To assess the possible influence of personality on self-reported awareness, symptoms, and fear of hypoglycemia and also to identify the relationship among these self-reported measures using formal structural equation modeling.


A structured questionnaire, which included questions about sociodemographic details, awareness of the onset of hypoglycemia, and a list of symptoms of hypoglycemia, was completed by 305 consecutive insulin-treated diabetic patients attending the diabetic clinic at the Royal Infirmary of Edinburgh. They also completed the Hypoglycemia Fear Survey (HFS), and personality was assessed using the short form of the shortened Eysenck Personality Questionnaire-Revised (EPQ-R). Formal structural equation modeling was performed using the following variables: awareness, autonomic symptoms, neuroglycopenic symptoms, severe hypoglycemic episodes in the last year, worry and behavior (from the HFS), and extroversion and neuroticism (from the short EPQ-R). This allowed a model to be constructed that expressed the putative causal associations among the variables that could be tested statistically.


Of the 302 patients who had experienced hypoglycemia, 111 (37%) reported reduced awareness, and these patients scored higher on the worry subscale of the HFS (reduced awareness: 41 ± 12 vs. normal awareness: 34 ± 12, P < 0.001). The patients with reduced awareness scored higher for neuroticism than did the patients with normal awareness (reduced awareness: 6.1 ± 3.4 vs. normal awareness: 4.9 ± 3.3, P < 0.01) and scored lower for extroversion (reduced awareness: 5.8 ± 3.7 vs. normal awareness: 7.1 ± 3.7, P < 0.01). In the structural equation modeling exercise, neuroticism was a significant putative determinant of many of the other variables.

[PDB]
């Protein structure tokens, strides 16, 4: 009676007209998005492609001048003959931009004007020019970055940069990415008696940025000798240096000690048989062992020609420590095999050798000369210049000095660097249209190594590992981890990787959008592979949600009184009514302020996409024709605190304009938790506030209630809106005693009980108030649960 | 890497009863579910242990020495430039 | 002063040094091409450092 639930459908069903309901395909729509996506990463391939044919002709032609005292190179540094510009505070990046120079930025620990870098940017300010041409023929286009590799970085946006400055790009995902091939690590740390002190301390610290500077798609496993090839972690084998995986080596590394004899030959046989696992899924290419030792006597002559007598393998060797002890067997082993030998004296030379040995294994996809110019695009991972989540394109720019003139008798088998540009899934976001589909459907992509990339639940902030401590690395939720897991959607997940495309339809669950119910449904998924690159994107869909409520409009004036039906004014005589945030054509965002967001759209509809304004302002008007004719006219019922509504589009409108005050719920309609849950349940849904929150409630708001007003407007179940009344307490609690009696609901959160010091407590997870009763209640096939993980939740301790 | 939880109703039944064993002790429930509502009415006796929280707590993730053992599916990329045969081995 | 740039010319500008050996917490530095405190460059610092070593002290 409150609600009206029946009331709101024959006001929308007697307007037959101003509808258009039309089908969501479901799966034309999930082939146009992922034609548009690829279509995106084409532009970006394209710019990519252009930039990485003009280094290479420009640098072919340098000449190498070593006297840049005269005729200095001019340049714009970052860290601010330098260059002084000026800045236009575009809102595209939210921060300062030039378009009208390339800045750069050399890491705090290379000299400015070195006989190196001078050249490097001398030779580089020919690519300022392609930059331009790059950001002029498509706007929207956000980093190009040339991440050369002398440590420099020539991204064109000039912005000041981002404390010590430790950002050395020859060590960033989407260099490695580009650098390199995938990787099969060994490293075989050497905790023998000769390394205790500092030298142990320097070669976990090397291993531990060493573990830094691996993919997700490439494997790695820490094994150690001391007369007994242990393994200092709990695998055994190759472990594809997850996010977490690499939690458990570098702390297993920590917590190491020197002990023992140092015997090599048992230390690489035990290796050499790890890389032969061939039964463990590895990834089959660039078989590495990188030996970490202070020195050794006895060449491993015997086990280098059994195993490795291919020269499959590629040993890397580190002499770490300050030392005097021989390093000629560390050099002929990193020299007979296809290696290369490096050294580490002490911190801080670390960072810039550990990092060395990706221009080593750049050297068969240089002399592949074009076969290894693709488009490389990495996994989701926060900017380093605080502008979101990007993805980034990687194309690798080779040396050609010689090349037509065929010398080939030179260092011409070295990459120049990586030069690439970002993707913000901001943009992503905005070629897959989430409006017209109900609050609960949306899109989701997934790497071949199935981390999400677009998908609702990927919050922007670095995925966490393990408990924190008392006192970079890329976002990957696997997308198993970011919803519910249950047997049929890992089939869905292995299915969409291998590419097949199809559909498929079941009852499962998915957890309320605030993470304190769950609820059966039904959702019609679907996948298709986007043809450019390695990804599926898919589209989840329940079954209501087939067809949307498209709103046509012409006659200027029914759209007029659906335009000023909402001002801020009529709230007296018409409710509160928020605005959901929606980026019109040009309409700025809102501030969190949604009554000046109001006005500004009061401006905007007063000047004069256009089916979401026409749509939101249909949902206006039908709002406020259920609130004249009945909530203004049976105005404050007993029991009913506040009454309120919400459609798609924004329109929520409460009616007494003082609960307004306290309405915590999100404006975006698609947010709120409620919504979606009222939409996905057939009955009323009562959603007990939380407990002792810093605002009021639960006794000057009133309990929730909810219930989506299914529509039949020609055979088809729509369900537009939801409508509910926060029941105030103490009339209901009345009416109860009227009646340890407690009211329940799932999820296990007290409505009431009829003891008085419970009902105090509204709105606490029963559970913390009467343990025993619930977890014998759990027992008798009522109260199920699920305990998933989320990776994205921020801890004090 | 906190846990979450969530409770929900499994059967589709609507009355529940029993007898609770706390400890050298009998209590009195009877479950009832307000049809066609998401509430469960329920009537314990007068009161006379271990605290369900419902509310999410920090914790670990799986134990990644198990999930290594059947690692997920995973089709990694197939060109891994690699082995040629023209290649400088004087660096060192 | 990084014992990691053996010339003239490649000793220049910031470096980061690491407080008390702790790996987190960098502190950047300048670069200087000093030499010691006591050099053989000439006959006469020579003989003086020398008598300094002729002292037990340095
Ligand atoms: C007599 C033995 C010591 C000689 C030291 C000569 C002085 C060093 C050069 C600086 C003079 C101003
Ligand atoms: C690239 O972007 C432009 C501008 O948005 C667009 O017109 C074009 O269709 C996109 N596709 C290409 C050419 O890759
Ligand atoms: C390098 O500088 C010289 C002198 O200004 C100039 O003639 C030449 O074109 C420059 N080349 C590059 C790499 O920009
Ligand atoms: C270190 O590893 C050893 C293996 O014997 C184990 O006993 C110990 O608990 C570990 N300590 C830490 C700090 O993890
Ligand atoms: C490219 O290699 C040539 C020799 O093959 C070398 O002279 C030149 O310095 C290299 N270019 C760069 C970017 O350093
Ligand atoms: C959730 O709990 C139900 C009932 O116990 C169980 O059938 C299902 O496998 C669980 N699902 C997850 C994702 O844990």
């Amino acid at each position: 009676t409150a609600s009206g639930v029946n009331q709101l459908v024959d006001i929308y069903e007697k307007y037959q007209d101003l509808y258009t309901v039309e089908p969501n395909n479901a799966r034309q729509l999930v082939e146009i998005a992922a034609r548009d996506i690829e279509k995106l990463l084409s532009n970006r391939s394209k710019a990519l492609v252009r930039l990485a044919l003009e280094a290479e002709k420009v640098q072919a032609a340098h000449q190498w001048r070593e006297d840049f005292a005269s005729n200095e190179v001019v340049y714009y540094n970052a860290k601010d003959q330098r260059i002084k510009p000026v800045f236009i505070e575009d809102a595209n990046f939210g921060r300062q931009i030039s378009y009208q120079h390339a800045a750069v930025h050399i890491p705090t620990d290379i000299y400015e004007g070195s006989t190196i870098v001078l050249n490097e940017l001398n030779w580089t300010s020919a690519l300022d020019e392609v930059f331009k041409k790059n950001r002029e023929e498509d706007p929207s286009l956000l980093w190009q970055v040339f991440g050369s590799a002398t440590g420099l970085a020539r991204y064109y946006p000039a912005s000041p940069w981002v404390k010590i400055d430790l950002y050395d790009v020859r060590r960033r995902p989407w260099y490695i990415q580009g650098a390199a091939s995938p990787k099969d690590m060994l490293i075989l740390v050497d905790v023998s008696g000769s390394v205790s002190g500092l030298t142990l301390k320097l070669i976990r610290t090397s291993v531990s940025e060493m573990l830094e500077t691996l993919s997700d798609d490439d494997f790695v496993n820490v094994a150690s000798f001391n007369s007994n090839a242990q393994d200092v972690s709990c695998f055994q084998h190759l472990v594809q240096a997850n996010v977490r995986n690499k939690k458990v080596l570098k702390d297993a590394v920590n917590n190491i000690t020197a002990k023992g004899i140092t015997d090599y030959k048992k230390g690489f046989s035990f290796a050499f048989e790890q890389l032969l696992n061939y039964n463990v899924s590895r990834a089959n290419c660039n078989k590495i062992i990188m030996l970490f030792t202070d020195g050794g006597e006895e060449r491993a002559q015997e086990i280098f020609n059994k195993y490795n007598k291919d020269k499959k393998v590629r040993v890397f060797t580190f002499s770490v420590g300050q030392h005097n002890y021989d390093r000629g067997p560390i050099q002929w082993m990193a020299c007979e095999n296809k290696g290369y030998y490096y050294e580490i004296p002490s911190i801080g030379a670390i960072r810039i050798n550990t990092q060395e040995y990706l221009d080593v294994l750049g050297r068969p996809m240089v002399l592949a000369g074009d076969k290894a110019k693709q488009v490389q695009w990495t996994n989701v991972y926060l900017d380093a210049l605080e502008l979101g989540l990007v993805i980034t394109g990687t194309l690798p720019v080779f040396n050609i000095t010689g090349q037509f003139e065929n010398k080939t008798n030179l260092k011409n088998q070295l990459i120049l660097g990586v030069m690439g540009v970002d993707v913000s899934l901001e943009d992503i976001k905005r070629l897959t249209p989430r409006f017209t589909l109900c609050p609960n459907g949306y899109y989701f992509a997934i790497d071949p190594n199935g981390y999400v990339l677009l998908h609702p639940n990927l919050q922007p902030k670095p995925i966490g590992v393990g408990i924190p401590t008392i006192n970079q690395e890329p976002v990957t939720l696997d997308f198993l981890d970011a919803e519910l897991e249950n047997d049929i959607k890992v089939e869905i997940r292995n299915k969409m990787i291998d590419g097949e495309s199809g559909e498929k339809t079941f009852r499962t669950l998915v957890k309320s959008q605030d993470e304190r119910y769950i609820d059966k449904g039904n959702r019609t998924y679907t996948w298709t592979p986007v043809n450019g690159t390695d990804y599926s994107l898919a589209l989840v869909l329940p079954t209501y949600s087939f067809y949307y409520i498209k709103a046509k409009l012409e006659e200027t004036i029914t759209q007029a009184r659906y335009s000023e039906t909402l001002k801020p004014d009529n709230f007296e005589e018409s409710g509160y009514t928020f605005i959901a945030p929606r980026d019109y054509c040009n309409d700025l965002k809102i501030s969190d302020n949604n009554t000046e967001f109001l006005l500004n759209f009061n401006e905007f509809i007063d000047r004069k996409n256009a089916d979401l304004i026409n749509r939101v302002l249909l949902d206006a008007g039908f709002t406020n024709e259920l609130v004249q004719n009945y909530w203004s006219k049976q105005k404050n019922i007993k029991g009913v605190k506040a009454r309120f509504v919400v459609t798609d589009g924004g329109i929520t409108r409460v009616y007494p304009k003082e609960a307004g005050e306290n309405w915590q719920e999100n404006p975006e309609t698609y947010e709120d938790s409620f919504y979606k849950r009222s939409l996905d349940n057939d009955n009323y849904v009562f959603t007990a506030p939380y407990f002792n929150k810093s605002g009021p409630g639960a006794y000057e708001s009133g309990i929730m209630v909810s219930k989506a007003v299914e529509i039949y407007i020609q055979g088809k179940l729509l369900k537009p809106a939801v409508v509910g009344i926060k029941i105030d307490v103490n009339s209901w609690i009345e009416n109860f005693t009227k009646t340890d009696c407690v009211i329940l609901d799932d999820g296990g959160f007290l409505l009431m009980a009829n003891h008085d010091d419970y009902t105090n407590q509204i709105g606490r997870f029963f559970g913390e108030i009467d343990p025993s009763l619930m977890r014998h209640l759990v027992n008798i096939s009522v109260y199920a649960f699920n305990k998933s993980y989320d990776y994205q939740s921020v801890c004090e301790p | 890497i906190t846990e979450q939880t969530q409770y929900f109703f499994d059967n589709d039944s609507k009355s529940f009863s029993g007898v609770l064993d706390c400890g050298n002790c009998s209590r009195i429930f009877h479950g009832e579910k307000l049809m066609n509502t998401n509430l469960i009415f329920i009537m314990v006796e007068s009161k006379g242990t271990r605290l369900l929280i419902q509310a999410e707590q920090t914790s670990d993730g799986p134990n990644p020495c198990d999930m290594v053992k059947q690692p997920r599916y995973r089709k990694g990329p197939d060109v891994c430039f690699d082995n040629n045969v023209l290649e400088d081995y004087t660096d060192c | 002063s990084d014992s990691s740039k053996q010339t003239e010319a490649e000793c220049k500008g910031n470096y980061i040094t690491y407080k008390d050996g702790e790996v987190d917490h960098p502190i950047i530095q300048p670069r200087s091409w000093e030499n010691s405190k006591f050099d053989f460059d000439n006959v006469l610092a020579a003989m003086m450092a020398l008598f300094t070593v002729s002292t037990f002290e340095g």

Personality was the major determinant of the variance that could be accounted for in this study and influenced self-reported symptoms, awareness, and fear of hypoglycemia. Personality factors may, therefore, influence self-reports from patients, particularly when soft measures, such as symptoms, are assessed and even when using validated clinical questionnaires. This finding stresses the importance of using additional evidence, such as reports from relatives, to substantiate reports from patients of loss of hypoglycemia awareness.

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